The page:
GARDEN CITY, NY (PIX11) — Debra Molloy spent more than 40 years teaching first grade children in the Catholic school system, and now her former students want to save her life.
Seven years ago, during her long tenure at Our Lady of Lourdes School in Queens Village, Molloy, then 59, learned she had progressive kidney disease.
“It came out of the blue, literally,” Molloy told PIX11 News. “I just got nauseous, and it didn’t go away.”
Dr. Naveed Masani, a nephrologist with NYU Langone Hospital on Long Island, diagnosed the teacher with Interstitial Nephritis, telling Molloy the tubes that clear the toxins from her blood “weren’t working at that point.”
Dr. Masani told PIX11 News Molloy had an auto-immune disease that damaged her kidneys.
He managed to slow down the progression of her kidney disease for seven years through immuno-suppressant medications. Then, in April 2021, Molloy contracted pneumonia, which compromised her health further. Dr. Masani told her this year she would have to go on the transplant list.
“The best treatment for progressive kidney failure is a pre-emptive kidney transplant, before you need dialysis,” Dr. Masani, director of the dialysis program at NYU Langone in Garden City., told PIX11 News by phone Friday.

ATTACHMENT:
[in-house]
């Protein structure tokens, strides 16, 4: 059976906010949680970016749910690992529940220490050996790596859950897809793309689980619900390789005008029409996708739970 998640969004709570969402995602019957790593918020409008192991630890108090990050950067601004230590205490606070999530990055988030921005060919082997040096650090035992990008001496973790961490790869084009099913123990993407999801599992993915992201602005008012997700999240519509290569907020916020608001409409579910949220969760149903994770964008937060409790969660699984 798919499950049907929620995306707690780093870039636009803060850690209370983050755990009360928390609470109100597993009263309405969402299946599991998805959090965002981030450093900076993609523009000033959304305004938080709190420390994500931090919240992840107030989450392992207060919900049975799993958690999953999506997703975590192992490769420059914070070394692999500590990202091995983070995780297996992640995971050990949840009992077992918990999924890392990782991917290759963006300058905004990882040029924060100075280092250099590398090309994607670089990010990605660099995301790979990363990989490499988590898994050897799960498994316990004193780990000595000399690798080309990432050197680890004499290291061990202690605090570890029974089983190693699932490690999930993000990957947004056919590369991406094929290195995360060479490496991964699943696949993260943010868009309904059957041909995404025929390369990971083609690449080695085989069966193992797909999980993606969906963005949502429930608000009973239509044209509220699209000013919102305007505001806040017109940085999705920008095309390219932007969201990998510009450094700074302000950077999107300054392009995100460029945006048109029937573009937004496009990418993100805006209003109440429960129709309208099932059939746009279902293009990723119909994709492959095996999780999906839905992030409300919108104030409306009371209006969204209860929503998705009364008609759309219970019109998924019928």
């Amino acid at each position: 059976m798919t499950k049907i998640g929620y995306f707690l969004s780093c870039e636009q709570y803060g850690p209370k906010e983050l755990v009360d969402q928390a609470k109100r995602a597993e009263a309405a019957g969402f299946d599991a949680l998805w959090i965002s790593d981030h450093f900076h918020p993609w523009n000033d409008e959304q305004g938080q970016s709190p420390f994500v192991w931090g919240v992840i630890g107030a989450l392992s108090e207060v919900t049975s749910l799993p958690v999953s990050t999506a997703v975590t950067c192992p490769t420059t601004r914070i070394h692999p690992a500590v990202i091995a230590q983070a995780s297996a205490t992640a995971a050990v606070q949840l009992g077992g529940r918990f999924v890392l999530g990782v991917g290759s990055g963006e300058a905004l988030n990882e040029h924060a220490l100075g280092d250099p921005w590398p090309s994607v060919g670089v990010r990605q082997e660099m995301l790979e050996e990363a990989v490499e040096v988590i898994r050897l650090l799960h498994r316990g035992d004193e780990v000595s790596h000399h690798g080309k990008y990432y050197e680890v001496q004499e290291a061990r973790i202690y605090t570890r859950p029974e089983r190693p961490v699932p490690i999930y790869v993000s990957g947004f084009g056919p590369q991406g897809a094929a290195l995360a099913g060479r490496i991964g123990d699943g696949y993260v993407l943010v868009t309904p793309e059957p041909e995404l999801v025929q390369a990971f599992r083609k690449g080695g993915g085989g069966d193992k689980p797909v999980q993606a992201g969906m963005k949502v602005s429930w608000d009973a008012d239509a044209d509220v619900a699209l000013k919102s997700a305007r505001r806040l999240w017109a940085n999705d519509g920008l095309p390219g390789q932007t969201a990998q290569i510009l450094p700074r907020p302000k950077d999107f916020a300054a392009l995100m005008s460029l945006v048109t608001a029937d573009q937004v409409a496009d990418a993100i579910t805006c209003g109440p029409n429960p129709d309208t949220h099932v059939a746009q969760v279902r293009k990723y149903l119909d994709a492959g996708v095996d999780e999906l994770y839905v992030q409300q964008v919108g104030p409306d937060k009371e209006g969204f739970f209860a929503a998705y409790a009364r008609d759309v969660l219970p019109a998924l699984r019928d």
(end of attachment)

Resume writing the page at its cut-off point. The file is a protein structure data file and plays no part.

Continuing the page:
When some of Debra Molloy’s former students, now adults, heard about her need for a kidney, they sprang into action.
Christine Whalen wrote, “I received the gift of being in Ms. Molloy’s FIRST first grade class from September 1980 to June 1981. I have always said Ms. Molloy gave me the gift of loving school and for that I will always be grateful. It is now my turn to give my friend and mentor, Debbie, a gift!”
Whalen has been spearheading efforts to get attention for Molloy’s plight on social media, pointing out the now-retired teacher spent nearly four decades at the same school, even serving as principal for two years.
“In addition to her day job, she also taught, tutored, and mentored at after-school programs throughout the decades,” Whalen said.
While Dr. Masani said that Molloy would benefit from either a living or deceased kidney donor, he noted that a living donor would be the ideal.
“Her blood type is ‘O,'” Dr. Masani said of Molloy. “So she can only take from an ‘O.'”
Dr. Masani observed that dialysis is no fun, and a transplant would restore health and function to Molloy, who is now 66 years old.
The doctor mentioned a report that came out in May 2022 revealing one-third of annual kidney transplants now come from living donors.
Molloy said she recently went to the hospital after getting a toothache, because the antibiotics she took for the infection affected her kidneys.
Dr. Masani hopes Molloy can find a donor who can help the long-time teacher reach her full, life expectancy.
“She’s a great lady,” Dr. Masani said of Molloy. “I think it’s wonderful that there are people out there advocating for her, especially a former student.”
If you feel you can help Debra Molloy with her kidney search, please check out these links for more information:
- National Kidney Registry
- Deb Needs a Kidney campaign on Instagram
- Molloy’s Facebook campaign for help